Nevin Manimala Statistics

Epidemiology and early bacterial colonization of minor and moderate pediatric burns: A retrospective study from a developing country

Burns. 2023 Oct 31:S0305-4179(23)00215-2. doi: 10.1016/j.burns.2023.10.014. Online ahead of print.


OBJECTIVES: Infection is still the leading cause of morbidity and mortality among burn patients worldwide. Isolation and identification of pediatric burn wound bacterial colonizers can prevent infection and improve burn trauma treatment. In this study, we explored early microbial colonizers within the burn wounds and the susceptibility of those isolates to antibiotics among hospitalized pediatric patients with minor and moderate burns, clinically significant infections and outcomes.

METHODS: A retrospective analysis of pediatric patients admitted to the inpatient pediatric surgical ward and treated for minor and moderate burns from 2009 to 2018 was performed.

RESULTS: One hundred six patients met the inclusion criteria. The mean age was 3.6 ± three years (0.2-14.1 years). The most common type of burn was scald burns (82.1%). The mean TBSA of the hospitalized pediatric burn cases was 8.5% (IQR, 6-12%). Seventy-nine (74.5%) patients had positive wound cultures at admission, regardless of the hospital admission day. Fifty-eight (73.4%) had one bacterial growth (mono isolate), while 21 (26.6%) had mixed growth or poly isolates. Among patients with mixed growth or poly isolate, 16 had two bacteria, three had three bacteria, and one had four bacteria isolated, totaling 105 isolated microorganisms (14 different species, 70.5% Gram-positive bacteria and 29.5% Gram-negative bacteria). Twelve patients (11%) developed clinically significant infections (eleven got burn wound infection, and one had septicemia). All patients received prophylactic systemic antibiotics. Only 35.2% of the isolated bacteria from the wounds were sensitive to the prophylactic antibiotics, and only ∼17% in case of clinically significant infections. We found a statistically significant difference in the length of hospital stay between patients with initially colonized samples of burn wounds compared with patients with initial negative samples (p = 0.008). All patients in the cohort survived hospital discharge.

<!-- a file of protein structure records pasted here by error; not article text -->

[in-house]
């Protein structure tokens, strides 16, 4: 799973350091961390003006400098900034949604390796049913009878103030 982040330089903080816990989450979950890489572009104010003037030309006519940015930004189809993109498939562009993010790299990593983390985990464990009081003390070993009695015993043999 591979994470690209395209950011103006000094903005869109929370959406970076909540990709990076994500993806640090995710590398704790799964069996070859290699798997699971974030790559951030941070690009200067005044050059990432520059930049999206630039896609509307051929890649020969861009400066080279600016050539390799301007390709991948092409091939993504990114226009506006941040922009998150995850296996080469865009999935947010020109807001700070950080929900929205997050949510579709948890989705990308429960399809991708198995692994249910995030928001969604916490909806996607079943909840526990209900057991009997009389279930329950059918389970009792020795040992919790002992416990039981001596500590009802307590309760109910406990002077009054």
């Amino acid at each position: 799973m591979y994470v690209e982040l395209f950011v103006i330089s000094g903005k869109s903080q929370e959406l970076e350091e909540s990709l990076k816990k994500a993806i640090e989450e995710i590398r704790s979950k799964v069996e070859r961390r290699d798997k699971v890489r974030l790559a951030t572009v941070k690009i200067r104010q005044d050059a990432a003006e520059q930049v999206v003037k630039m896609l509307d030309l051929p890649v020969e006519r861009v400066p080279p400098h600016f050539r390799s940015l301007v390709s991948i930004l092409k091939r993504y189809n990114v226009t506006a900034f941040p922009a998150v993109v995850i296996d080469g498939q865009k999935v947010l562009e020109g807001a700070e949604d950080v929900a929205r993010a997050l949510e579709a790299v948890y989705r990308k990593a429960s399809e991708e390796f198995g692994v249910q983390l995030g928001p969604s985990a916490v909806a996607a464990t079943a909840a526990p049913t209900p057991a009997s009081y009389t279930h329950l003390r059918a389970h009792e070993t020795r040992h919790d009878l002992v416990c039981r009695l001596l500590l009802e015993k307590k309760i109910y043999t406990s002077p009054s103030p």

CONCLUSION: Despite common bacterial colonization of acute burn wounds, only ∼10% of the patients developed clinically significant infections, a minority of which were sensitive to prophylactic antibiotics. Our findings indicate the need to refine the antibiotic approach in pediatric patients with minor/moderate burns in our local setting.

PMID:37981486 | DOI:10.1016/j.burns.2023.10.014

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